Early Indian texts like the Manusmriti and the Puranas speak of 'Varna,' which means order, category, type, colour (of things), and groups the society into four main types as follows. Brahmins (scholar, teacher, priest) Kshatriyas (warrior, king), [Soldiers]) Vaishyas (merchant, agriculturist) Shudras (worker, service provider) All others who did not subscribe to the norms of this Hindu society, including foreigners, tribals and nomads, or even those who had been excommunicated, were called Mlechhas or "Anaryas" and were to be treated as contagious and untouchables. The fear of banishment from the society was seen as a major disincentive against violating its norms by its members. A late section of the Shanti Parva of the Mahabharata suggests an origin of this practice: " He who becomes harsh in speech, or violent in temper, he who seduces or abducts other people's women or robs the wealth that belongs to others, should be cast off by us". The Varna system being a Utopian scheme should however be differentiated from the ubiquitous sociocultural Jati-caste-system pervasive throughout India since ancient times. According to the Varna system, Brahmins are enjoined to live in poverty and their primary vocation was to learn the Vedas, sacred texts and secular subjects, teach others and pray for the well-being of all. The Kshatriya's chief occupation was martial skills and kingship. The Vaishyas were those occupied with trade and agrarian activities including cattle raising, while the Sudras were workers and service providers of all types. All the Varnas were urged, without exception, to inculcate non-possessiveness, non-stealing, truthfulness, non-violence and benevolence. These too were the very attributes propounded by the Jain and Buddhist doctrines. As the historian Romila Thapar has pointed out in her 'The Past and Prejudice': "The dynamic of Indian society was the juxtaposition of precept to practice, of the organisation of life as it should be, to the organisation of life as it is. For every aspect of life, from the most mundane to the most exhilarating, there was a theory of functioning which did not necessarily reflect the reality. The theory was the ideal image.....The resulting dichotomies were not forced into confrontation but were adjusted...Such adjustments seem easier in pre-industrial societies whose cultures invariably appear to be more gentle, meditative and less competitive,..". It may also be noted that although Brahmins have usually been described as the priestly class, this is not entirely accurate, as a temple priest need not have been a Brahmin, in fact very few could have been, given the vast number of temples and the sparse population of Brahmins; however, the performers of a Vedic Yajna for others or a public Yajna fire sacrifice usually were Brahmins. All the Dvija (Twice Born) ie Brahmins, Kshatriyas and Vaishyas could and did perform the Homa fire sacrifice for themselves. Even this has not always been followed by all sects within Hinduism - for example, in the Arya Samaj, all castes including Shudras can perform the fire sacrifice. There were several categories among the Brahmins and temple priests were usually at the lower end of the Brahmin social scale. The ancient Greeks, e.g., Megasthenes in his Indika, and the Muslims, e.g. Alberuni (1030 CE) described Brahmins as philosophers. Megasthenes calls them Brachmanes and characterizes them thus: "The philosophers are first in rank, but form the smallest class in point of number. Their services are employed privately by persons who wish to offer sacrifices or perform other sacred rites, and also publicly by the kings at what is called the Great Synod, wherein at the beginning of the new year all the philosophers are gathered together before the king at the gates, when any philosopher who may have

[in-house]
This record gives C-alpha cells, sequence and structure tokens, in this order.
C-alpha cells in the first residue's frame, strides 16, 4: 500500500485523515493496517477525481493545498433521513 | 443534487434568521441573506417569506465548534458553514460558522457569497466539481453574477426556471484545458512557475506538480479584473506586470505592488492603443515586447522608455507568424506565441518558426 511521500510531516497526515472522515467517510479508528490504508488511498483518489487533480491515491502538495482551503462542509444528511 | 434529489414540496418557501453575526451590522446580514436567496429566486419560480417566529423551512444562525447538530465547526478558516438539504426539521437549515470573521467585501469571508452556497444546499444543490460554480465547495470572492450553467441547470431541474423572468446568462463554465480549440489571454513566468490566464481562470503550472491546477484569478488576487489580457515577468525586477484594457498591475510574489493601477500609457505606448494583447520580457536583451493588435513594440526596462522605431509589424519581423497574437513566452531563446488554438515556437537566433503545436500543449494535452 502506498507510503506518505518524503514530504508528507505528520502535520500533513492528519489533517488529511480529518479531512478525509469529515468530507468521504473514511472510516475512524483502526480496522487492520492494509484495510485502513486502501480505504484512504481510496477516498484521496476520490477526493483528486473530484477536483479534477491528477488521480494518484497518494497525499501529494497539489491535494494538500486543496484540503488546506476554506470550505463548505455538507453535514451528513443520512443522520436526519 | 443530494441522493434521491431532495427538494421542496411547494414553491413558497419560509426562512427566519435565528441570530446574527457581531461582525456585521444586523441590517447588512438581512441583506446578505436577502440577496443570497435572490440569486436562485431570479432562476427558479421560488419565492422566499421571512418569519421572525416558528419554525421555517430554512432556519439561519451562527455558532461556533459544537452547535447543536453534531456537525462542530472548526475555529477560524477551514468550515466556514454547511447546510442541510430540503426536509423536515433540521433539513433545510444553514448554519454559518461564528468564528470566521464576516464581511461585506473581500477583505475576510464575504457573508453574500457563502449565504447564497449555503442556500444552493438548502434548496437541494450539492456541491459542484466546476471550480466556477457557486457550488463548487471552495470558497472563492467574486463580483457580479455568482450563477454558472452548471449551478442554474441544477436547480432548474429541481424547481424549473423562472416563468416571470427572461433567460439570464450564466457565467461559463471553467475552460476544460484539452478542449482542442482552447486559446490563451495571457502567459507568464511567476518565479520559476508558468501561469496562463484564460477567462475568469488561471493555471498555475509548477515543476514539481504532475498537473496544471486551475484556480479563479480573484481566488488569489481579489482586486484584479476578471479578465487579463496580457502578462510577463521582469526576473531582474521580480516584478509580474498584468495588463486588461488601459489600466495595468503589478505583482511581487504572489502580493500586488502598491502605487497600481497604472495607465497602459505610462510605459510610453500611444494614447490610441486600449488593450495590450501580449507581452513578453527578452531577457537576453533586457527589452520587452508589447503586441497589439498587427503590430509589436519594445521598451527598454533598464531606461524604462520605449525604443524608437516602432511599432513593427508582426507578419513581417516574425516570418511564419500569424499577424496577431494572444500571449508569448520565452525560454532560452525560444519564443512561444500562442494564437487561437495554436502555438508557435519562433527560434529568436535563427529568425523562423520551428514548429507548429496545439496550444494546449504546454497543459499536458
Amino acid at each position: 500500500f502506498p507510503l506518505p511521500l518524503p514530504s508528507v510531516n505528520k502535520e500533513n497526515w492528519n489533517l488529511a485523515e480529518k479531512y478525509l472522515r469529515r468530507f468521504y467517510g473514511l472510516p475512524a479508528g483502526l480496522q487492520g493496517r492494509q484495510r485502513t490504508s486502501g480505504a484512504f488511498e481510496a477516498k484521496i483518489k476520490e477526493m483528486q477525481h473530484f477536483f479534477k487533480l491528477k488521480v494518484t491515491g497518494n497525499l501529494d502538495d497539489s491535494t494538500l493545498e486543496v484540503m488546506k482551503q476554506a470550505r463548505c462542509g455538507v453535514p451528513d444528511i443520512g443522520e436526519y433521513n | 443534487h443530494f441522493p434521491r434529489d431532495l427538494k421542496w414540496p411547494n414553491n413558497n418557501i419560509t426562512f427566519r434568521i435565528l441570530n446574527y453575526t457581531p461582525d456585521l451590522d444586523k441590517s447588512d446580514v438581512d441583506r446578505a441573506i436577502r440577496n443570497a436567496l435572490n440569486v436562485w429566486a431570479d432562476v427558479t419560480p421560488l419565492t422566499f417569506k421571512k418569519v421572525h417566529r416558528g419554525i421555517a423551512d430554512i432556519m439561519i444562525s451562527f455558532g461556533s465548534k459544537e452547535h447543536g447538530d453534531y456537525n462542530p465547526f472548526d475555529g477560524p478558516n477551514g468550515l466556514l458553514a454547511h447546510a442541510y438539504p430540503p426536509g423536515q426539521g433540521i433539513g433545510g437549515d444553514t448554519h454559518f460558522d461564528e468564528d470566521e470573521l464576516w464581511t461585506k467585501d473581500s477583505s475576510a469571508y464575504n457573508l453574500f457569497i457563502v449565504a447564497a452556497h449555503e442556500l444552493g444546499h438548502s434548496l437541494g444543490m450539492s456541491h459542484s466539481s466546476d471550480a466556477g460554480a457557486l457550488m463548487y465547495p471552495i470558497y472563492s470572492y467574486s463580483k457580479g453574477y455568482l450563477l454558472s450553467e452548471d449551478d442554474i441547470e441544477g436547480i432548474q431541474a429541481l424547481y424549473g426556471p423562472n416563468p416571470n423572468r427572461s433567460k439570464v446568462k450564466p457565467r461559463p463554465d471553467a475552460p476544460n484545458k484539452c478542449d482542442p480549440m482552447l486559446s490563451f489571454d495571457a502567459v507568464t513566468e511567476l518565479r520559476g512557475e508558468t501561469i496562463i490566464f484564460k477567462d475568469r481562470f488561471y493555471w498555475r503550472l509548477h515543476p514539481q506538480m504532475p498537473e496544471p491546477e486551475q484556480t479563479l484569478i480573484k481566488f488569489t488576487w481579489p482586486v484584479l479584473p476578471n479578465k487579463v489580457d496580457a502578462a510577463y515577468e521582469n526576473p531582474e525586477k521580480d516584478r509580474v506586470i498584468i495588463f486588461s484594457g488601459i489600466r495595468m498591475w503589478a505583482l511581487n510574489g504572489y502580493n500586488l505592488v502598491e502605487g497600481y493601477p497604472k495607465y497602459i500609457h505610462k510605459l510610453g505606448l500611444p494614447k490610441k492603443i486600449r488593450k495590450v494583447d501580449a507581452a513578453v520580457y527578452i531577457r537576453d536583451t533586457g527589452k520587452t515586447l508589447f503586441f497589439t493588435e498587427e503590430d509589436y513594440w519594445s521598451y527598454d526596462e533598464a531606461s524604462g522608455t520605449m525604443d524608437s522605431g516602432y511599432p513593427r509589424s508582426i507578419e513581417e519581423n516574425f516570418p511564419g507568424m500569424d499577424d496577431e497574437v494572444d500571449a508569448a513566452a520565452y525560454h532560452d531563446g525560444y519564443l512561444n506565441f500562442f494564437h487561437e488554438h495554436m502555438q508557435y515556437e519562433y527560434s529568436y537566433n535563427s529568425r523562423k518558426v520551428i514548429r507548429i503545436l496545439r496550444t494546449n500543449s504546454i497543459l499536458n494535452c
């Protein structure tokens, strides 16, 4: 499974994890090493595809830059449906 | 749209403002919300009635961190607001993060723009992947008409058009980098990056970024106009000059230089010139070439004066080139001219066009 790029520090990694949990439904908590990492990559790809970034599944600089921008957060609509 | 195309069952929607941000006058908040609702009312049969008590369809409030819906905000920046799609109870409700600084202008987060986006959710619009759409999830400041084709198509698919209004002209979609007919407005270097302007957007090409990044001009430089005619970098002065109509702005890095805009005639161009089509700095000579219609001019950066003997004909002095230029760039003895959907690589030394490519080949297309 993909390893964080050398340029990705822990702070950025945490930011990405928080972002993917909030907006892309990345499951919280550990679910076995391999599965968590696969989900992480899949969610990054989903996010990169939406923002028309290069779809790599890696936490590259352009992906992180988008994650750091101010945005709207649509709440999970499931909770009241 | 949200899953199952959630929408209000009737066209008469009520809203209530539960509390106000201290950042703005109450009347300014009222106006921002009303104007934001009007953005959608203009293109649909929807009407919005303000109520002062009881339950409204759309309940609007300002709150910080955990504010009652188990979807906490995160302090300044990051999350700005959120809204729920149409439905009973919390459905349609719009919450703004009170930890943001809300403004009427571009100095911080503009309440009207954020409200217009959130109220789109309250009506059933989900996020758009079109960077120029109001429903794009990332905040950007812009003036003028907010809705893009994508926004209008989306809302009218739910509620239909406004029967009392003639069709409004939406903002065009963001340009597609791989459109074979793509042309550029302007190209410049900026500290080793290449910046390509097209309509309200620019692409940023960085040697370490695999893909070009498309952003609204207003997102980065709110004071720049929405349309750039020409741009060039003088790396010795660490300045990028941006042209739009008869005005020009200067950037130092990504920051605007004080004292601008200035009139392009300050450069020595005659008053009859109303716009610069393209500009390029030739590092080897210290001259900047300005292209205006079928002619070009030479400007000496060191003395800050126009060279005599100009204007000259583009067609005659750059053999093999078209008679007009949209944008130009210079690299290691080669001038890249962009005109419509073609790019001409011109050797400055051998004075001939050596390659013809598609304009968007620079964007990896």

committed any useful suggestion to writing, or observed any means for improving the crops and the cattle, or for promoting the public interests, declares it publicly." According to some researchers, by the 4th century AD, and certainly by the 7th century AD, there were people excluded from society altogether - the group of outcastes now referred to by themselves as Dalits or the "downtrodden." Thus, an untouchable, or an "outcaste", was a person who was deemed to not have any "Varna by those who claimed to possess it."